Military/military swaged. Remove swag or recycle the brass. Tools are available for removing the swag, from press/bench mounted to hand held.
I have always found military brass to be very good after removing the swag!
__________________
Shut up and Reload
Reply With Quote
  #6  
Old 02-11-2020, 04:49 PM
passx passx is offline
Member
 
Join Date: Mar 2017
Location: NW Indiana
Posts: 1,268
Well I guess this was all a bit of a revelation for me as I’ve read a bunch of manuals on reloading and most talked about this a bit but had no pictures to help Understand what they were talking about and most of it was aimed at .45 brass not 9mm. Had to only apply to .45 right cause this is Merica,,,, don’t need no stinking foreign 9mm crap,,,,, can I get an amen?

And being that most of this brass is stuff I bought new (Winchester 115g service grade) I guess I thought that being that it was civilian bought that it wouldn’t be a crimped primer.

The good thing is that I learned something new in that it’ll be a crimped primer if no manufacturers name or caliber mark on the head stamp. Bad news is this is mostly stuff I bought new, so I just have to sort it, deprime it and ream the primer pocket, I have a bunch of it. Thx guy’s for your inputs.

Last edited by passx; 02-11-2020 at 04:53 PM.
Reply With Quote
  #7  
Old 02-11-2020, 05:03 PM
Oldfut808 Oldfut808 is offline
Senior Member
 
Join Date: May 2017
Location: Waipahu, HI
Posts: 1,981
9mm is plentiful.
I toss the military stuff.
I run a Dillon 1050 which has a built-in swager and I still get smashed primers with mil brass.
__________________
"What, Me Worry?"
NRA/Patron/Instructor/RSO
Reply With Quote
  #8  
Old 02-12-2020, 08:11 AM
passx passx is offline
Member
 
Join Date: Mar 2017
Location: NW Indiana
Posts: 1,268
Oldfut, Yepper I have been collecting my brass for quite some time now with an eye on doing my own reloading for sometime so I have a lot of 9mm brass. My plan is to sort the military stuff out and just load the “normal” stuff out but keep the military stuff for a rainy day where I can sit down & deprime them and remove the crimp,,,, or maybe just throw the stuff away, we’ll see.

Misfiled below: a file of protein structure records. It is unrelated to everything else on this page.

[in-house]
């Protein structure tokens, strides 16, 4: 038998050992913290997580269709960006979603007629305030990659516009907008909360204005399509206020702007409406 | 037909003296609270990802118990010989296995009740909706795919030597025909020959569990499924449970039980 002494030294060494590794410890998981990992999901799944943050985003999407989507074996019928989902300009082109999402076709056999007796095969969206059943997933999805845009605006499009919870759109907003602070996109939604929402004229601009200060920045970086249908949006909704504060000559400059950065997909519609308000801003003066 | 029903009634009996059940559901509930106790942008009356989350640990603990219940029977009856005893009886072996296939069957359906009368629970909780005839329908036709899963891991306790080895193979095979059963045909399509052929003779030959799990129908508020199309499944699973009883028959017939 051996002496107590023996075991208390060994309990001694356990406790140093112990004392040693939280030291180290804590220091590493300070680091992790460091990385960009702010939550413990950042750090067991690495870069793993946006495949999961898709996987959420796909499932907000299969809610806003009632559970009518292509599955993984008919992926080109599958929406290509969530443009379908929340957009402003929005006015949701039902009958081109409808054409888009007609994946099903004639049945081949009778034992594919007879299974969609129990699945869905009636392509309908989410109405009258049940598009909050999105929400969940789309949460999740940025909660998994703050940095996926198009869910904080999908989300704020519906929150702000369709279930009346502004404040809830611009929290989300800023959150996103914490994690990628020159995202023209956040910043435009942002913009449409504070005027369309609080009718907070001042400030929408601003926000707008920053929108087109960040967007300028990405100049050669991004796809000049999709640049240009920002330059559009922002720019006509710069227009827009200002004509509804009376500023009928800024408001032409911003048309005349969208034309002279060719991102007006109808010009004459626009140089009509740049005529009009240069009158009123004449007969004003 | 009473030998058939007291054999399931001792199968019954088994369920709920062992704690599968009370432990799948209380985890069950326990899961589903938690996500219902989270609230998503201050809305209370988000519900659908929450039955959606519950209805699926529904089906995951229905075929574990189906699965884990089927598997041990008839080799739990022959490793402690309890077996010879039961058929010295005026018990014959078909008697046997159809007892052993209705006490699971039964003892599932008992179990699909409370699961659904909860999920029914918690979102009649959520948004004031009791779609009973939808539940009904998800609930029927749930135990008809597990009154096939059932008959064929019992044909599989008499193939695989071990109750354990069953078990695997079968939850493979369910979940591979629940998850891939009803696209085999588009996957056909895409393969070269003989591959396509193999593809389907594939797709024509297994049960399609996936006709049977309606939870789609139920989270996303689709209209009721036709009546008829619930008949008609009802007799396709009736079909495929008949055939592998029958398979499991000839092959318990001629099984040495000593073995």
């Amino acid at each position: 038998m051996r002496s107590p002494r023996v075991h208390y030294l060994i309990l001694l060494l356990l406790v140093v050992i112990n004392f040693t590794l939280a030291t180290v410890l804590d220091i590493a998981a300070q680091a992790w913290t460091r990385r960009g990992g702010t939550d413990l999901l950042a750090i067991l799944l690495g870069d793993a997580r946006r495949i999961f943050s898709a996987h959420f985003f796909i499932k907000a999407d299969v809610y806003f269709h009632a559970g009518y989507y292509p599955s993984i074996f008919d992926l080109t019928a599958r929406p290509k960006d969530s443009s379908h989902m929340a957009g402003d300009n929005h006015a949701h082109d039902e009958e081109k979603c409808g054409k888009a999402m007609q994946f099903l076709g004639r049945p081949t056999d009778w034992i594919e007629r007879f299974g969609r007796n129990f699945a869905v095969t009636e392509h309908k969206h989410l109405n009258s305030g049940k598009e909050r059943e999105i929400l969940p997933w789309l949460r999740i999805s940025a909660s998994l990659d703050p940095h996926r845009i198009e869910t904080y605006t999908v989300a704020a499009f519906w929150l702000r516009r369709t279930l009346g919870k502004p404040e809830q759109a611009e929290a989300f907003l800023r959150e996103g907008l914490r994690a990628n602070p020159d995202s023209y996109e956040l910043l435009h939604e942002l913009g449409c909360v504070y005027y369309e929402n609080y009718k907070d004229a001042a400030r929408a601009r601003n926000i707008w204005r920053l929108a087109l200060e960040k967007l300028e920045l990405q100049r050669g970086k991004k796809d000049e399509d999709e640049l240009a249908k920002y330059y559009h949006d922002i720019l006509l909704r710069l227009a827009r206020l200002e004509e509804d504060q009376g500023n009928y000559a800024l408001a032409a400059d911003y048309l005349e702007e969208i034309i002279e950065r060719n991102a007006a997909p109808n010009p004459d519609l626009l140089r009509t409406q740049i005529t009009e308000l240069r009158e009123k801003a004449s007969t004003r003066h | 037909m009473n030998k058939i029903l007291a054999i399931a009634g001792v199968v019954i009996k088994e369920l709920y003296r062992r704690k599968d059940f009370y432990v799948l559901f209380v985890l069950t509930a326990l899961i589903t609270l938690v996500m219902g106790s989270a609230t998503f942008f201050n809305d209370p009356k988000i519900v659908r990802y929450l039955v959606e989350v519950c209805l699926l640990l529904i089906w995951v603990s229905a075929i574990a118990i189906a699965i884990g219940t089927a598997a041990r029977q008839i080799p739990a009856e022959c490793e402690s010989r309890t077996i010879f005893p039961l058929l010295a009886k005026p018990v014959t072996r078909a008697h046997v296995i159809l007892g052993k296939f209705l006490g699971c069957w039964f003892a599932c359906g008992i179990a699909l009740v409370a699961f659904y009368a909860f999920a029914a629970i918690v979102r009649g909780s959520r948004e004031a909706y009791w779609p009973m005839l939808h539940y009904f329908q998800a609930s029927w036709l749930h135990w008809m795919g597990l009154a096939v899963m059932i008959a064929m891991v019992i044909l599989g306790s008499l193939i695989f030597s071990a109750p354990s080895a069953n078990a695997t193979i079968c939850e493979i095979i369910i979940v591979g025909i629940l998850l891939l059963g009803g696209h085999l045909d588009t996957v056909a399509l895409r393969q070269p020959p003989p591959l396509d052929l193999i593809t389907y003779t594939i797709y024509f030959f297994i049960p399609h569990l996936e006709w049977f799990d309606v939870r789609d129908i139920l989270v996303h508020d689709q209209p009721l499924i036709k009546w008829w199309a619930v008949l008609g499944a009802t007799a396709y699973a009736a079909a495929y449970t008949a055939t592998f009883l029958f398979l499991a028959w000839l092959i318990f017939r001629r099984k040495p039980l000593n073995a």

Reply With Quote
  #9  
Old 02-12-2020, 09:04 AM
Tom Freeman's Avatar
Tom Freeman Tom Freeman is offline
More Cowbell...
 
Join Date: Jan 2001
Location: Colorado
Posts: 7,438
Find a buddy that has a Dillon 1050 and ask him to process your brass for you. You can churn along at 1,500 cases an hour. Thats a lot faster than you can sort them.

And it isnt just foreign brass that has crimped in primers...
__________________
I am a rather brilliant surgeon, perhaps I can help you with that hump…
Reply With Quote
  #10  
Old 02-12-2020, 09:20 AM
Jim Watson Jim Watson is online now
Senior Member
 
Join Date: Jun 2001
Location: Florence, Alabama, USA
Posts: 21,311
Strange, when I "process brass" on my 1050, it comes out loaded.

I haven't run into a crimped 9mm in a while, most of my brass is either range pickup after a match or LE range pickup from an agency employee who has permission to scavenge.

I still get the occasional sideways primer, and last month had a "ringer" which is a great aggravation.

What with sorting out .45 Small Primer and 9mm Stepped, the loading process is more complicated than it used to be.
I don't understand the elaborate prep work and multiple "touches" people are doing to bulk pistol ammo, that is stuff I only do to target rifle loads.
I dry tumble, load, gauge, and shoot. I learned I had to gauge ammo when using mixed brass and bulk bullets, but that is all I do extra.
Decap, wet tumble, rinse, and dry?
Hand prime?
Individual powder charge?
No, no, and no.

I googled around. WMA apparently stands for "Winchester Mississippi Ammunition." Or had just as well. Their newer plant supplementing or replacing their old location producing WCC headstamp ammo.

Last edited by Jim Watson; 02-12-2020 at 09:31 AM.
Reply With Quote
  #11  
Old 02-12-2020, 09:44 AM
flechero flechero is online now
Senior Member
 
Join Date: Dec 2003
Location: Central Texas
Posts: 3,111
Quote:
Originally Posted by Jim Watson View Post
I don't understand the elaborate prep work and multiple "touches" people are doing to bulk pistol ammo....